Text-only vs. HTML format: Text-only newsletters look like a standard email; there are no graphics or colors in it. HTML-formatted emails can have graphics, colored text, bold text, and larger text for headlines.
So, which one should you use? There are some experts who are really set on text-only newsletters, and others who only recommend HTML. Often, their reasons for making their recommendation are based on:
- Technical stuff: It used to be more common for graphically-based HTML emails to be rejected by email hosts as spam. Or, different email-reading programs would misinterpret the graphical content, resulting in a funky-looking, illegible email. This is becoming less and less of a problem all the time, though, as long as you have a well-coded HTML email template to work from.
- Ease of sending the newsletter yourself: Text-based emails, just by their nature, are very easy to write and format. HTML emails do consist of HTML code, and can be more difficult to format and send out every month. But, many email management tools now offer easy-to-use editing tools that you can use with your template to place the new content for each newsletter, seamlessly.
- Sales effectiveness: Itâ€™s long been said that graphics can increase your sales numbers. But, Iâ€™ve also seen many newsletters done in a text format that are very effective at selling products or services as well. So, it seems that the effectiveness of the sales in the newsletter is more likely based on the offer, product, text you use to promote it, the benefits, the audience and the price than whether or not you use a picture.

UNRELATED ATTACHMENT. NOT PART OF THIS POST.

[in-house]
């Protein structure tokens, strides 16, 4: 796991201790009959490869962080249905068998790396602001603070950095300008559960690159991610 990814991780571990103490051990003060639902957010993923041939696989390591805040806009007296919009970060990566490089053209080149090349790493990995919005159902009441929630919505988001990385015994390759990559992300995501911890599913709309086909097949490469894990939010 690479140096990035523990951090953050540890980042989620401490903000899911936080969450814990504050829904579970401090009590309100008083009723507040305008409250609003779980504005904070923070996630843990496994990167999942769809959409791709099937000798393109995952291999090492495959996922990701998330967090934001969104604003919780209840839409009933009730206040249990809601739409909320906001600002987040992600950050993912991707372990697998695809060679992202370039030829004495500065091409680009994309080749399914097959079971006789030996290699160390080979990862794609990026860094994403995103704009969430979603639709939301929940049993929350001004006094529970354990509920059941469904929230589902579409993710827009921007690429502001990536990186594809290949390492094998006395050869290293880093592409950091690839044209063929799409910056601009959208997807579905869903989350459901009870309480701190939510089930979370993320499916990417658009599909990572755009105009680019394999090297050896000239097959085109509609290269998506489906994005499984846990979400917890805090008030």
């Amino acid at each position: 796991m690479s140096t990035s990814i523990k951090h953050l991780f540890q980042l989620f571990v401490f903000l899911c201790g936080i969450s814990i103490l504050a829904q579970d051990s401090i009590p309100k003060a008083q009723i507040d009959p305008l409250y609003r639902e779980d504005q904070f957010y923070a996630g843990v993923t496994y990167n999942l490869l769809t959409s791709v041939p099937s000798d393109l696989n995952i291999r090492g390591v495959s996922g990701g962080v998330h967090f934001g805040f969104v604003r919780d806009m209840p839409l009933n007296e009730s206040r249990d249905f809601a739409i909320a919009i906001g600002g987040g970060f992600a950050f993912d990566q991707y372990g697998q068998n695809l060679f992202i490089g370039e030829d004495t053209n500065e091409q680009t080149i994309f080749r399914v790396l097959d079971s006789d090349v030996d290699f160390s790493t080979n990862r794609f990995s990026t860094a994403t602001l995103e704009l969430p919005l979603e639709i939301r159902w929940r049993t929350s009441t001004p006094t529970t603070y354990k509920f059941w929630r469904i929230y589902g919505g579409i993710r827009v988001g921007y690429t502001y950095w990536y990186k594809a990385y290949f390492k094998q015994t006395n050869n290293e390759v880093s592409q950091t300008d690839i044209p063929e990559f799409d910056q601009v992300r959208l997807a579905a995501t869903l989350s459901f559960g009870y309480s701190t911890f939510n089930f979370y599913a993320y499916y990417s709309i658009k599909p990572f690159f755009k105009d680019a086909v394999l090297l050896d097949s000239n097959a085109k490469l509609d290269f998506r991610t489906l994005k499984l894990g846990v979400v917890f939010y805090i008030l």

I think the answer depends on your businessâ€™s brand, what you do, your newsletterâ€™s purpose, and your customerâ€™s tastes:
- Business Brand: If your business has a rich brand and Visual Vocabulary, it canâ€™t hurt to create a graphical newsletter to extend your brand. But, you can also extend your business brand in a text newsletter by beginning and ending each edition of the newsletter with the same text.
- What You Do: As a graphic designer, I couldnâ€™t imagine having a plain-text newsletter. Fashion designers, jewelry makers, artists, photographers, interior decorators â€“ anyone whose work is primarily visual in nature â€“ should all strongly consider having a graphical newsletter. A copywriter, on the other hand, might benefit from the focus that a text-only newsletter would place on the words in the newsletter.
- Newsletter Purpose: If your newsletter is primarily intended to educate your potential clients, then a text-only newsletter could certainly work. But, if your newsletterâ€™s primary function is to sell products, then you might want to consider going graphical, since that can help you make more sales.
- Customerâ€™s Tastes: Your target audience can also help you determine the best format for the newsletter. For example, a very technical audience of programmers might prefer the straightforwardness of a text-only newsletter. Women tend to prefer images and be more visual than men. And, you can always ask your existing clients what their preference would be.